Keep ’em together

Today I found a very strange remark in an article called “Best Practices for Outsourcing Software Testing and Development“. The question from the interview is “What are some of the mistakes that companies commonly make when outsourcing software testing?” Sashi Reddi, CEO of AppLabs Technology, a Philadelphia-based company that specializes in software testing and development with an emphasis on quality assurance, says: The biggest mistake is that many times companies … Read more

Heuristic Approaches Everywhere

Recently I went to parent-teacher night at my 10-year-old stepson’s school. Above the door to his classroom is a list of heuristics for solving problems that I think is just dandy for testers. They’re not called heuristics there, but that’s what they are. Use logical reasoning Work backwards Make a picture or diagram Use or look for a pattern Make it simpler Guess and check Use or make a table … Read more

A Rapid Testing Experience

If you’re not already member of the Software Testing group on Yahoo, I’d recommend joining it; it’s where some of my favourite context-driven testers hang out. Better yet, join the group and contribute. The frequency of postings is relatively low, but the level of discourse is quite high. Today–November 5, 2006–there’s a wonderful thing: an experience report from Pradeep Soundararajan, a tester in India that James Bach has been coaching … Read more

Madrid and Scott Barber

I’ve been invited back to Spain by the people at inQA.labs in Barcelona, for their expo:QA conference in Madrid, November 27-30, 2006. That would be nice enough, but for me there’s a bonus: Scott Barber will be there, and he’s another person on my list of People That Testers Should Know. I first had a chance to chat with Scott at the Exploratory Testing Research Summit and the Workshop on … Read more

Get to know Mike Kelly

I have no good explanation for why, until today, I hadn’t added Mike Kelly to the list of people that I respect. Fixed. Mike is President of the Association for Software Testing, a terrific, articulate, and (*ahem!*) regular blogger. He’s one of the small-but-growing group of passionate advocates for real tester skill. He’s engaged with the creation of Open Certification for Software Testers, which even I might be able to … Read more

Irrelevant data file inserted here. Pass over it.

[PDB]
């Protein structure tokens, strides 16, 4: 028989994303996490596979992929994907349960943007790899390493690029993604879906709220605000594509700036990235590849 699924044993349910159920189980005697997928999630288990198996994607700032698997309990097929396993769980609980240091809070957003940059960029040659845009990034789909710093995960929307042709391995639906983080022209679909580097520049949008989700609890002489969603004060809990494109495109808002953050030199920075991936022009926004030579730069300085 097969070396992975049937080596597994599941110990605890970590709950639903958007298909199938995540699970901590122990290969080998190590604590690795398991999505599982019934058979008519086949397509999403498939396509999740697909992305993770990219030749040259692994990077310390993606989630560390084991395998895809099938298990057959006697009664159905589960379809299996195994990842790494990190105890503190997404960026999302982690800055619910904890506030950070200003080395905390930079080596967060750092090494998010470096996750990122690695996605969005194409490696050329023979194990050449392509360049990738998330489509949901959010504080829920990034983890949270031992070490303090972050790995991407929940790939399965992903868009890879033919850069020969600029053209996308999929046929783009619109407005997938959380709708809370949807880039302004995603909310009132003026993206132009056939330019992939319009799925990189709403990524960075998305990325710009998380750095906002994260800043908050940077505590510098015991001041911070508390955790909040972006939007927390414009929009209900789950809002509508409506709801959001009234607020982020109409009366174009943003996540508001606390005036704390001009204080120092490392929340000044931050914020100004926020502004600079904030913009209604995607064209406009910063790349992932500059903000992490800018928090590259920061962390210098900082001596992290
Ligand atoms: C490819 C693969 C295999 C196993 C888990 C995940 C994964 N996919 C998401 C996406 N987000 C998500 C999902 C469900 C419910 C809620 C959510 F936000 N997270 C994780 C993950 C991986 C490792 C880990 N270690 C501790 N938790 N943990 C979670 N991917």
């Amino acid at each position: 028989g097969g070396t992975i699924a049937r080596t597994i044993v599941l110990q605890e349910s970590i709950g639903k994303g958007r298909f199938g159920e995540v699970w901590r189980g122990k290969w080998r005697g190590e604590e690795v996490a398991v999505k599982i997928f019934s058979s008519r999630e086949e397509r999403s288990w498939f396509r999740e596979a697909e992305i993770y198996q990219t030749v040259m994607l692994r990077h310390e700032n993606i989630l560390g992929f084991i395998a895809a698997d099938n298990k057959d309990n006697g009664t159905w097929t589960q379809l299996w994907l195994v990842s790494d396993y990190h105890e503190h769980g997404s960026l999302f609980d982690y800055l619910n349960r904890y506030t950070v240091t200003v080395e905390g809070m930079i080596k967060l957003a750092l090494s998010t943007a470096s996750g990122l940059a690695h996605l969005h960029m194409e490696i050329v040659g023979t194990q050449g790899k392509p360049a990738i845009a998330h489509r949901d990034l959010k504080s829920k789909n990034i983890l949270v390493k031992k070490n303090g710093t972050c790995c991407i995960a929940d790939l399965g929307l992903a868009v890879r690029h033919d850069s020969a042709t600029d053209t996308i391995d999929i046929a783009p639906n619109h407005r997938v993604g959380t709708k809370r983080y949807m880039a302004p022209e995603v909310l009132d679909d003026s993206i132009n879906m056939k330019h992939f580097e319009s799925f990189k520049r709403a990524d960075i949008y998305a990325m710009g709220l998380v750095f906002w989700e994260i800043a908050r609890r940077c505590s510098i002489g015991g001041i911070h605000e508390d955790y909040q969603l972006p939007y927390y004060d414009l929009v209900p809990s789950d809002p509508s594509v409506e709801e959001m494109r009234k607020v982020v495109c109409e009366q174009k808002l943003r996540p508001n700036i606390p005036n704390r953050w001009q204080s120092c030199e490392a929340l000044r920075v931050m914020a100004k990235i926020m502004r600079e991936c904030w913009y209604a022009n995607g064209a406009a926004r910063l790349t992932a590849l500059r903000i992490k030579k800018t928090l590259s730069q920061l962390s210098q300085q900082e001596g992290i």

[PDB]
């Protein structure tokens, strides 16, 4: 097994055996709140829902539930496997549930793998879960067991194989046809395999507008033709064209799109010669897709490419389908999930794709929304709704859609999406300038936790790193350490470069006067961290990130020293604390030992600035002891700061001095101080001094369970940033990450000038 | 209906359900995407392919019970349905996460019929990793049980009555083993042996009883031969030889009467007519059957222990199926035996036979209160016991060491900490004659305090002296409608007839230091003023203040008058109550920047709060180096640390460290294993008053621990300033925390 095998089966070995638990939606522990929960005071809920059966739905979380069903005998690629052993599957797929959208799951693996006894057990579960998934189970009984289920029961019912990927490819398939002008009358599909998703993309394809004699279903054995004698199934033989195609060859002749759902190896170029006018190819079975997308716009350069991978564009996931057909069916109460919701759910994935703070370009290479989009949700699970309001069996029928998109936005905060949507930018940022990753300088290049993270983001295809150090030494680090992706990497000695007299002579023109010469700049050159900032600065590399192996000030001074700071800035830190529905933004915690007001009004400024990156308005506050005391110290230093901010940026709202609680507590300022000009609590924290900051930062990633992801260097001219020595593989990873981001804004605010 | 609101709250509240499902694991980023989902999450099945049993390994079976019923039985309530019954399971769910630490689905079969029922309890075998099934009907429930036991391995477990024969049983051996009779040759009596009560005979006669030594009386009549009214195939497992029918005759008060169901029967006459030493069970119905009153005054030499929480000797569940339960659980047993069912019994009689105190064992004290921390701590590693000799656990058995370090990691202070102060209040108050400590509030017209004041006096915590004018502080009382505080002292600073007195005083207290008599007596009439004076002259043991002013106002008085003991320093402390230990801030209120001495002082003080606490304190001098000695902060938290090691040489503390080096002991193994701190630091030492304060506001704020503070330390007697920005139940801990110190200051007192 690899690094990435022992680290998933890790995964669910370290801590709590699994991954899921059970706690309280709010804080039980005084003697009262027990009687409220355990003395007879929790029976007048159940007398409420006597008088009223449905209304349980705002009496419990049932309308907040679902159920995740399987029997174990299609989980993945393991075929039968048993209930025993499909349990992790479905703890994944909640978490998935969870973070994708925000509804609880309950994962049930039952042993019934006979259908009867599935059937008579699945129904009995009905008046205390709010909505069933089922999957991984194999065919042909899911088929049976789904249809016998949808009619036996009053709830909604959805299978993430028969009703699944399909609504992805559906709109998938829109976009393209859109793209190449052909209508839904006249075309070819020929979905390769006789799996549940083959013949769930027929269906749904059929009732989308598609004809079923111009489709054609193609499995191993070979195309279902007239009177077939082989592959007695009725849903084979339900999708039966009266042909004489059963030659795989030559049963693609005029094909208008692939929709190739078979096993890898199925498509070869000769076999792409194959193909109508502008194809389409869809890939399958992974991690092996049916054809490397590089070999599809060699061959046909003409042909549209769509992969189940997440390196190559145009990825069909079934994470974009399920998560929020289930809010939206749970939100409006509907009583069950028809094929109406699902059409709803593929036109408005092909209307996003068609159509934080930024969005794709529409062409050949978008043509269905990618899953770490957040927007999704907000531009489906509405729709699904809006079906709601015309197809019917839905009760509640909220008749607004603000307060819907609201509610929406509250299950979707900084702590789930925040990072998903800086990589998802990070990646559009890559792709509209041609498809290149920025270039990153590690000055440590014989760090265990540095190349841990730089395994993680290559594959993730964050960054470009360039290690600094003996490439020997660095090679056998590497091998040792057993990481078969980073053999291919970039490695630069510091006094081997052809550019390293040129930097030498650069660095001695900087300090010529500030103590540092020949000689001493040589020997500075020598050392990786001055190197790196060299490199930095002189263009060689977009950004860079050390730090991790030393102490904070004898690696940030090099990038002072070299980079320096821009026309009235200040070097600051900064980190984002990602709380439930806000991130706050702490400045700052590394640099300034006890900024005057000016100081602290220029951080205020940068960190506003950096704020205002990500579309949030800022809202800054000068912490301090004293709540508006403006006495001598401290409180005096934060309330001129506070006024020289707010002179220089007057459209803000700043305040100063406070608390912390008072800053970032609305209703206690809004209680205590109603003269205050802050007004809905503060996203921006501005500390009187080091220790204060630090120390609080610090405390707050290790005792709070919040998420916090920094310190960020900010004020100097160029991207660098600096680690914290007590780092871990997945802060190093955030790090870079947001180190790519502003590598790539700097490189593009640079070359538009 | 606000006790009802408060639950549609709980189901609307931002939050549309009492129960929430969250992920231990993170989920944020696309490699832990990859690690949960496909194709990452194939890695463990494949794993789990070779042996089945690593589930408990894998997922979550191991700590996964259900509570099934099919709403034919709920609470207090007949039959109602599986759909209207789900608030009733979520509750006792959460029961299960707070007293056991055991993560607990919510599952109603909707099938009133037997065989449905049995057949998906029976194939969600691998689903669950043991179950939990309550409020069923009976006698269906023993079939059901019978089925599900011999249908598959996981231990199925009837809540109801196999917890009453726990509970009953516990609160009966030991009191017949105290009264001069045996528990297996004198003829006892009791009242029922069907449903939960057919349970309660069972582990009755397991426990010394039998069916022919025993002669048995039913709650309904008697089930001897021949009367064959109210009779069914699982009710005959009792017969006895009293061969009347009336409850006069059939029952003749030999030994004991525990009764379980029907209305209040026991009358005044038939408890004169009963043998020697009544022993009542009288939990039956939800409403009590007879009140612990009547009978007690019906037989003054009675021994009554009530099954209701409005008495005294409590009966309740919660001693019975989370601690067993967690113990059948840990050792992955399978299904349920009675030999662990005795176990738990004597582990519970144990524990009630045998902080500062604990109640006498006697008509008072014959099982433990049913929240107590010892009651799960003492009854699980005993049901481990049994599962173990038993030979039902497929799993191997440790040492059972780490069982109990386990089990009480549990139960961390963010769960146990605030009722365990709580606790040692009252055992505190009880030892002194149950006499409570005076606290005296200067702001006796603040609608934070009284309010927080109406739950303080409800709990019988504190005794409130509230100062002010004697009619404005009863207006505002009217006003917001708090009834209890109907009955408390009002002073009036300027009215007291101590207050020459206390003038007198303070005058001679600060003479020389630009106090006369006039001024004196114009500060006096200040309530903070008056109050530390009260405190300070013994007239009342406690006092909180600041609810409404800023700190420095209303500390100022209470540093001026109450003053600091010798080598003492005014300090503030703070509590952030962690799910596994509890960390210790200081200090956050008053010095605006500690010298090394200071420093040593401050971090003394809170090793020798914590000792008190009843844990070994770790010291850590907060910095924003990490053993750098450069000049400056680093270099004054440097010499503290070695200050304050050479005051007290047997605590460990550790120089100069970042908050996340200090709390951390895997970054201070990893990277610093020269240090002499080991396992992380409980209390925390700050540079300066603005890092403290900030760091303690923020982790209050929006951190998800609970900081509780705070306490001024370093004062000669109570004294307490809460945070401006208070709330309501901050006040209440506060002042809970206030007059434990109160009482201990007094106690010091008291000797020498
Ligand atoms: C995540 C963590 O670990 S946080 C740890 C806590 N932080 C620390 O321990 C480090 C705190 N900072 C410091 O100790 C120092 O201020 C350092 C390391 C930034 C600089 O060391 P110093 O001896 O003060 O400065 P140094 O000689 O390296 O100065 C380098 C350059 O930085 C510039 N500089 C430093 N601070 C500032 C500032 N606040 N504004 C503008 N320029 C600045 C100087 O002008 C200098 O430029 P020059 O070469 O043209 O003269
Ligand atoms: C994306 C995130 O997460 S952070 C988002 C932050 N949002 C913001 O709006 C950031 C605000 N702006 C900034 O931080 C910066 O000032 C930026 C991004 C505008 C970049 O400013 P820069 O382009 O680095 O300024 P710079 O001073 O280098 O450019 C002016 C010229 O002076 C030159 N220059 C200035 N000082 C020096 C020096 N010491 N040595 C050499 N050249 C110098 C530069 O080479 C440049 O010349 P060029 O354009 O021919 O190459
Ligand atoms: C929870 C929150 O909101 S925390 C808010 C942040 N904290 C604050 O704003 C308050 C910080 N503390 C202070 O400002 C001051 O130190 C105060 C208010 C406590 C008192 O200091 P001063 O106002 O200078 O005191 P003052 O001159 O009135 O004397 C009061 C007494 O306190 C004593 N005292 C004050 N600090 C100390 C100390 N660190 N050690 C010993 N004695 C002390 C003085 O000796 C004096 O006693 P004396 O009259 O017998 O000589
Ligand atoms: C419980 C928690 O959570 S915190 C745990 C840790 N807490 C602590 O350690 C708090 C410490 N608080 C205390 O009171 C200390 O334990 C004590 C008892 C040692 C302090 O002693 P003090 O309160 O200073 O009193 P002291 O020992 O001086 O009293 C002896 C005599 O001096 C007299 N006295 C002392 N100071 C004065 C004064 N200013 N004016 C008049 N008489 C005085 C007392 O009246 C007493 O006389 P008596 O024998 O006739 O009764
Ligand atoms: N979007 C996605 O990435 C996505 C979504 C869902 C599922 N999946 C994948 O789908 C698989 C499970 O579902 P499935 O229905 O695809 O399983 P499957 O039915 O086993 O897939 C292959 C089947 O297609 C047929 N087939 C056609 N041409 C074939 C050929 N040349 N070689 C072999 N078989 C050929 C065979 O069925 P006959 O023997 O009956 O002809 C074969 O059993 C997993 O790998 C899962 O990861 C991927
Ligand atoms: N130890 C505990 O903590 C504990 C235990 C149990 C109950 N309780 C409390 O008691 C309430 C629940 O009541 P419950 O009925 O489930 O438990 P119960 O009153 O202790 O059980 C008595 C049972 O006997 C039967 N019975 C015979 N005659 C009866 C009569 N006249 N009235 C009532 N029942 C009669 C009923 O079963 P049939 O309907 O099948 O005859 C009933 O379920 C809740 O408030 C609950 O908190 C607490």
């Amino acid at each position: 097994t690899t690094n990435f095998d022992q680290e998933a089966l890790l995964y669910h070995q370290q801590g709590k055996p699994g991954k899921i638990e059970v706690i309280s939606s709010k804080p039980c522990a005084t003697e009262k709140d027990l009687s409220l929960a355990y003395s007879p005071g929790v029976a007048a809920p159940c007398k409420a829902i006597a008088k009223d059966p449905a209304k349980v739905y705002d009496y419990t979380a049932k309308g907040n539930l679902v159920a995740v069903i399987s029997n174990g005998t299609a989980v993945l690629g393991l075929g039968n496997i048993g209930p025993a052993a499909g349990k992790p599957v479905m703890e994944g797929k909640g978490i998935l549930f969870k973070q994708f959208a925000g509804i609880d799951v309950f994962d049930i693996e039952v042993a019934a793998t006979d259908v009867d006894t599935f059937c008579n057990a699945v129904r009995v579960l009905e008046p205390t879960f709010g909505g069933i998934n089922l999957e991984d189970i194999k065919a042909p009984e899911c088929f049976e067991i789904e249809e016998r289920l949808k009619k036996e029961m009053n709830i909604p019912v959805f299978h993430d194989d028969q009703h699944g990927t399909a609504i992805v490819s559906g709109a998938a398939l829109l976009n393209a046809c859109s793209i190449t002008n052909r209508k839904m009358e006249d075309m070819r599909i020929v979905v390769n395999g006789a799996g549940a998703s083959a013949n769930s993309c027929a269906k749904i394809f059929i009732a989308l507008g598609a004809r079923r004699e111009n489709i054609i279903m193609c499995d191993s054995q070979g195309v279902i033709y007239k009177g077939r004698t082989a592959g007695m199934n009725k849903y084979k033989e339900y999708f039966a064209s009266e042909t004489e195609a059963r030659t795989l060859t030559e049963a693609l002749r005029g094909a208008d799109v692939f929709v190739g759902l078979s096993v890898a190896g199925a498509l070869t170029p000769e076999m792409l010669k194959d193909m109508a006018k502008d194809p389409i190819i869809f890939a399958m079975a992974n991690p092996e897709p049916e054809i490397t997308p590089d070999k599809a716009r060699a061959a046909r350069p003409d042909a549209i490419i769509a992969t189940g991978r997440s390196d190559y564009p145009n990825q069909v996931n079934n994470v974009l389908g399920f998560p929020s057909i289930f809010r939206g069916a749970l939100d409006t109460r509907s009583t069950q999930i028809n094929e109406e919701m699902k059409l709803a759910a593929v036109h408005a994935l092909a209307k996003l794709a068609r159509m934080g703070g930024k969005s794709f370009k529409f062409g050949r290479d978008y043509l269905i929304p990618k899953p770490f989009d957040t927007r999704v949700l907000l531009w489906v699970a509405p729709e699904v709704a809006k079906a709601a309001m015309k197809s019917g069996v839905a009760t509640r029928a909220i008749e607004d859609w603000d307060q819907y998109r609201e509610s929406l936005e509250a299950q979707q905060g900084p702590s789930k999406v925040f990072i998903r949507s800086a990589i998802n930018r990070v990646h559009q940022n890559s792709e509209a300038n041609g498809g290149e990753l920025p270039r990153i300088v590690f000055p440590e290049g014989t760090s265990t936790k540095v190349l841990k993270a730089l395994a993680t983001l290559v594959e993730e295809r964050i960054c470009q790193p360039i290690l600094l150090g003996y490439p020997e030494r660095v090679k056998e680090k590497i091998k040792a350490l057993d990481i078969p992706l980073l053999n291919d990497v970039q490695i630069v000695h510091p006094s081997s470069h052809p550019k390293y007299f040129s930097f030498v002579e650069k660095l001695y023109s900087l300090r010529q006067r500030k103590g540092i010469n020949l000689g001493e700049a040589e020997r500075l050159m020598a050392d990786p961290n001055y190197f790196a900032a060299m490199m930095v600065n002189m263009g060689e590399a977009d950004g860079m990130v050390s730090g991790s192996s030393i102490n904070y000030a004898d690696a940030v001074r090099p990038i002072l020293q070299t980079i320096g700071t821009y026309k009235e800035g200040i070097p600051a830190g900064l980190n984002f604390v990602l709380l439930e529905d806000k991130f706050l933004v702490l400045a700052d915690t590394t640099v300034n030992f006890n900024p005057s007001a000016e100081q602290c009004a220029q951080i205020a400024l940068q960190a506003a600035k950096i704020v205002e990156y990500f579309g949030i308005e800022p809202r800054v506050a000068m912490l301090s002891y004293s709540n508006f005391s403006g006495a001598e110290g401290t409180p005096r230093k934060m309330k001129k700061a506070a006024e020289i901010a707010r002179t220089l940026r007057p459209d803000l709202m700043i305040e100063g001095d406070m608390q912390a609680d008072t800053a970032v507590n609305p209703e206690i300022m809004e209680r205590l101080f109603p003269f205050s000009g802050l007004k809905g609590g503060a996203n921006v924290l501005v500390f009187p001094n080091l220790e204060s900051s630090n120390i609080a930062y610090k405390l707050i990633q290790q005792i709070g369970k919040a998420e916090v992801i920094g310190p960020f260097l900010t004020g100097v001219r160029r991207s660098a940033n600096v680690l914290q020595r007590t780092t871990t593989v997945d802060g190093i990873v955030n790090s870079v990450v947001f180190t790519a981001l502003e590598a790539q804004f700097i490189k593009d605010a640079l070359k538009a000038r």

Regression Testing, part 2

Continuing Grig Gheorghiu’s questions from the Agile Testing mailing list… I was just curious to know how you proceed in this case. I guess you teach your team to apply the rapid testing principles and techniques. Have you found that these principles/techniques are easily understood and applied? Are you using session-based testing? Have you still noticed regressions escaping out in the field? How many people do you usually have on … Read more

Regression Testing, part I

More traffic from the Agile Testing mailing list; Grig Gheorghiu is a programmer in Los Angeles who has some thoughtful observations and questions. I’m well aware of the flame wars that are going on between the ‘automate everything’ camp and the ‘rapid testing’ camp. I was hoping you can give some practical, concrete, non-sweeping-generalization-based examples of how your testing strategy looks like for a medium to large project that needs … Read more

Intuition and Common Sense

James Bach recently blogged on the notion of intution and common sense being considered harmful. You can read his post here: Merriam-Webster Online says of “intuition”: [quote] Etymology: Middle English intuycyon, from Late Latin intuition-, intuitio act of contemplating, from Latin intuEri to look at, contemplate, from in- + tuEri to look at1 : quick and ready insight2 a : immediate apprehension or cognition b : knowledge or conviction … Read more

How do you count an idea?

Ron Jeffries and I, among others, have been discussing our contrasting approaches to testing in the Agile Testing mailing list. We’ve been doing this for about five years now, and we’re not getting very far. Recently a colleague suggested that most arguments seem to be about conclusions, when in fact they’re about premises. I believe that Ron and I are working from dramatically different premises about what a test is, … Read more

Is confusing the reader a best practice?

Randall Schwartz provides a review of Damian Conway’s book, Perl Best Practices. If we’re lucky, you can still read the review here. I like Randall Schwartz’s stuff in general. His books on Perl are pretty readable and engaging, and they’ve helped me a ton, to the point where I can actually cobble together some useful Perl code every now and then. Damian’s book isn’t important here. I haven’t read it, … Read more